1003 United with Christ by Baptism, believers already truly participate in the heavenly life of the risen Christ, but this life remains "hidden with Christ in God." The Father has already "raised us up with him, and made us sit with him in the heavenly places in Christ Jesus." Nourished with his body in the Eucharist, we already belong to the Body of Christ. When we rise on the last day we "also will appear with him in glory."
1004 In expectation of that day, the believer's body and soul already
participate in the dignity of belonging to Christ. This dignity entails
the demand that he should treat with respect his own body, but also the
body of every other person, especially the suffering:
The body [is meant] for the Lord, and the Lord for the body. And God raised the Lord and will also raise us up by his power. Do you not know that your bodies are members of Christ? .... You are not your own; .... So glorify God in your body.
1005 To rise with Christ, we must die with Christ: we must "be away from the body and at home with the Lord." In that "departure" which is death the soul is separated from the body. It will be reunited with the body on the day of resurrection of the dead.
1006 "It is in regard to death that man's condition is most shrouded in doubt." In a sense bodily death is natural, but for faith it is in fact "the wages of sin." For those who die in Christ's grace it is a participation in the death of the Lord, so that they can also share his Resurrection.
1007 Death is the end of earthly life. Our lives are measured by time, in
the course of which we change, grow old and, as with all living beings on
earth, death seems like the normal end of life. That aspect of death lends
urgency to our lives: remembering our mortality helps us realize that we
have only a limited time in which to bring our lives to fulfillment:
Remember also your Creator in the days of your youth, . . . before the dust returns to the earth as it was, and the spirit returns to God who gave it.
1008 Death is a consequence of sin. The Church's Magisterium, as authentic interpreter of the affirmations of Scripture and Tradition, teaches that death entered the world on account of man's sin. Even though man's nature is mortal God had destined him not to die. Death was therefore contrary to the plans of God the Creator and entered the world as a consequence of sin. "Bodily death, from which man would have been immune had he not sinned" is thus "the last enemy" of man left to be conquered.
1009 Death is transformed by Christ. Jesus, the Son of God, also himself suffered the death that is part of the human condition. Yet, despite his anguish as he faced death, he accepted it in an act of complete and free submission to his Father's will. The obedience of Jesus has transformed the curse of death into a blessing.
1010 Because of Christ, Christian death has a positive meaning: "For to me
to live is Christ, and to die is gain." "The saying is sure: if we
have died with him, we will also live with him. What is essentially
new about Christian death is this: through Baptism, the Christian has
already "died with Christ" sacramentally, in order to live a new life; and
if we die in Christ's grace, physical death completes this "dying with
Christ" and so completes our incorporation into him in his redeeming act:
It is better for me to die in (eis) Christ Jesus than to reign over the ends of the earth. Him it is I seek - who died for us. Him it is I desire - who rose for us. I am on the point of giving birth .... Let me receive pure light; when I shall have arrived there, then shall I be a man.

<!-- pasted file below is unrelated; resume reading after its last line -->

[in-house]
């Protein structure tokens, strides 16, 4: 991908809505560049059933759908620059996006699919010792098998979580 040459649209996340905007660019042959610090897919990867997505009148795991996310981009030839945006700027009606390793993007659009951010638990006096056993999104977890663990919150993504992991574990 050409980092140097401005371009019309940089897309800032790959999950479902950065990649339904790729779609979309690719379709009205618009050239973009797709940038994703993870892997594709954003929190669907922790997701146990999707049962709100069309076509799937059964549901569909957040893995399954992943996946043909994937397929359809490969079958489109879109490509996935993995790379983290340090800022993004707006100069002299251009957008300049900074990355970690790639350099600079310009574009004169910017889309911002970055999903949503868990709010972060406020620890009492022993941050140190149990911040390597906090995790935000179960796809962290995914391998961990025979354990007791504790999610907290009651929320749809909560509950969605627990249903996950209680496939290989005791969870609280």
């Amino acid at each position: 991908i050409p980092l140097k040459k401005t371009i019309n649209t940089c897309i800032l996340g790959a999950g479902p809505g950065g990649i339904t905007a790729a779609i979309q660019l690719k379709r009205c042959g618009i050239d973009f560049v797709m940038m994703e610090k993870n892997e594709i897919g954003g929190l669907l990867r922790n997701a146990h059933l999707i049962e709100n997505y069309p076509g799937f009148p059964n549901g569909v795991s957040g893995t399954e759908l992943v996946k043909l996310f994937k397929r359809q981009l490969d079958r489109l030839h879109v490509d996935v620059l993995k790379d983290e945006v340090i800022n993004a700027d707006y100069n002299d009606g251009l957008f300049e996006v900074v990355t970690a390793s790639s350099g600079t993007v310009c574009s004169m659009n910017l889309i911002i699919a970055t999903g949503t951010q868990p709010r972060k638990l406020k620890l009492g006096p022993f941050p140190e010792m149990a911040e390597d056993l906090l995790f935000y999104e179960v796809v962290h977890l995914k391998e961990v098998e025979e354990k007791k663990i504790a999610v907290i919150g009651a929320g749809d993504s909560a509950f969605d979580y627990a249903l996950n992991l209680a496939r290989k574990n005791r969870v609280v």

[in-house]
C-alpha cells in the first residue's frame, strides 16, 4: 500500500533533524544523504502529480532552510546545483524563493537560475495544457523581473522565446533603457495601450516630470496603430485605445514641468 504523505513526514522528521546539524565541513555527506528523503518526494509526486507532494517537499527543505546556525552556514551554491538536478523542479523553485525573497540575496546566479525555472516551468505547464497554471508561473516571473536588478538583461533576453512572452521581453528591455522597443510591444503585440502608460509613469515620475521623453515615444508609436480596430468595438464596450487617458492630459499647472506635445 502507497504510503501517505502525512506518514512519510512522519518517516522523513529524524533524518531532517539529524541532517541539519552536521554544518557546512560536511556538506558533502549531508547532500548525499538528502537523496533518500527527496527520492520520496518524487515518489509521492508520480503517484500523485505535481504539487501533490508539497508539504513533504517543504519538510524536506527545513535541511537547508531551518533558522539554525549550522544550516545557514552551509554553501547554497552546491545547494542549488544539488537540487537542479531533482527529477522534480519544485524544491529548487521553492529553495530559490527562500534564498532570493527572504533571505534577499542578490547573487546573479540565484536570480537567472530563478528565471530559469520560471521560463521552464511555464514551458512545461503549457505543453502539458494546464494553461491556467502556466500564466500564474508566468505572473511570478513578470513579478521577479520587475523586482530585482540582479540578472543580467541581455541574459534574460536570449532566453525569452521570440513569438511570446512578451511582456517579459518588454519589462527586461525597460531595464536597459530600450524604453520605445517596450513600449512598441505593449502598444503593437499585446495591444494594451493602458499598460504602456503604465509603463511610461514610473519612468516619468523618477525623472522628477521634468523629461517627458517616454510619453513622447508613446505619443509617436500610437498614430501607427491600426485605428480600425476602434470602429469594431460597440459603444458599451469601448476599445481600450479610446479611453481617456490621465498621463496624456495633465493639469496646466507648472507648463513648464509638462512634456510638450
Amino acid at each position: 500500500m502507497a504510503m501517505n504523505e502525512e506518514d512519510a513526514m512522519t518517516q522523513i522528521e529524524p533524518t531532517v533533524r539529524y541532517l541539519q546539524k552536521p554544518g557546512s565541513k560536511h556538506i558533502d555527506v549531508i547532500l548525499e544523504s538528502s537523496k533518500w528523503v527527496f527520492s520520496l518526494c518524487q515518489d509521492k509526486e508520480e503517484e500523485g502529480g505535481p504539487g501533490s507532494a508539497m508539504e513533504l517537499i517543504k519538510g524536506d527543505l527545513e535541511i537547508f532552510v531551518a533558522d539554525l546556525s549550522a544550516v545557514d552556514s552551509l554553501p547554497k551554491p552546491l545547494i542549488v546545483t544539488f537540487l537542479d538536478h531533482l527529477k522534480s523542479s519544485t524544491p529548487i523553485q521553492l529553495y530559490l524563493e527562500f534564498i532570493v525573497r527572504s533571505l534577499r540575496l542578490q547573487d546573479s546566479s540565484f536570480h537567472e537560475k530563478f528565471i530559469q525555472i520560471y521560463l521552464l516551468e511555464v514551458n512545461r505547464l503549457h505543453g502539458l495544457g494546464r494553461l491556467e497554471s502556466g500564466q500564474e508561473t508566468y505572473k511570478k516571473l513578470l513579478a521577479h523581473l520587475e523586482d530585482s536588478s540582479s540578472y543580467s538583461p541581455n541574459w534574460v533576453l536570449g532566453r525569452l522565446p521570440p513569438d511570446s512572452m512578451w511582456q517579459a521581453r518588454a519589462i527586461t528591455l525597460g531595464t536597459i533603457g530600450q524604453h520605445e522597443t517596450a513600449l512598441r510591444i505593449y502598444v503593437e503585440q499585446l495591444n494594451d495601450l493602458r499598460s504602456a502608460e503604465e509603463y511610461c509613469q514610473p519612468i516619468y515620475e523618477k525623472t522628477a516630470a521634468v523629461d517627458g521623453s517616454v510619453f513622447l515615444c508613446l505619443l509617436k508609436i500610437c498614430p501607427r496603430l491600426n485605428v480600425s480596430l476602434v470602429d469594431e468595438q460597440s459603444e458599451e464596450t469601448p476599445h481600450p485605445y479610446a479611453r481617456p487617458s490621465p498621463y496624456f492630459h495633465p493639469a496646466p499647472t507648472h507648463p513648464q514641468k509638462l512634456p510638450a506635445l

1011 In death, God calls man to himself. Therefore the Christian can
experience a desire for death like St. Paul's: "My desire is to depart and
be with Christ. " He can transform his own death into an act of
obedience and love towards the Father, after the example of Christ:
My earthly desire has been crucified; . . . there is living water in me, water that murmurs and says within me: Come to the Father.
I want to see God and, in order to see him, I must die.
I am not dying; I am entering life.
1012 The Christian vision of death receives privileged expression in the
liturgy of the Church:
Lord, for your faithful people life is changed, not ended. When the body of our earthly dwelling lies in death we gain an everlasting dwelling place in heaven.
1013 Death is the end of man's earthly pilgrimage, of the time of grace and mercy which God offers him so as to work out his earthly life in keeping with the divine plan, and to decide his ultimate destiny. When "the single course of our earthly life" is completed, we shall not return to other earthly lives: "It is appointed for men to die once." There is no "reincarnation" after death.
1014 The Church encourages us to prepare ourselves for the hour of our
death. In the litany of the saints, for instance, she has us pray: "From a
sudden and unforeseen death, deliver us, O Lord"; to ask the Mother
of God to intercede for us "at the hour of our death" in the Hail Mary;
and to entrust ourselves to St. Joseph, the patron of a happy death.
Every action of yours, every thought, should be those of one who expects to die before the day is out. Death would have no great terrors for you if you had a quiet conscience .... Then why not keep clear of sin instead of running away from death? If you aren't fit to face death today, it's very unlikely you will be tomorrow ....
Praised are you, my Lord, for our sister bodily Death, from whom no living man can escape. Woe on those who will die in mortal sin! Blessed are they who will be found in your most holy will, for the second death will not harm them.
1015 "The flesh is the hinge of salvation" (Tertullian, De res. 8, 2: PL 2, 852). We believe in God who is creator of the flesh; we believe in the Word made flesh in order to redeem the flesh; we believe in the resurrection of the flesh, the fulfillment of both the creation and the redemption of the flesh.
1016 By death the soul is separated from the body, but in the resurrection God will give incorruptible life to our body, transformed by reunion with our soul. Just as Christ is risen and lives for ever, so all of us will rise at the last day.
1017 "We believe in the true resurrection of this flesh that we now possess" (Council of Lyons II: DS 854). We sow a corruptible body in the tomb, but he raises up an incorruptible body, a "spiritual body" (cf. 1 Cor 15:42-44).
1018 As a consequence of original sin, man must suffer "bodily death, from which man would have been immune had he not sinned" (GS # 18).
1019 Jesus, the Son of God, freely suffered death for us in complete and free submission to the will of God, his Father. By his death he has conquered death, and so opened the possibility of salvation to all men.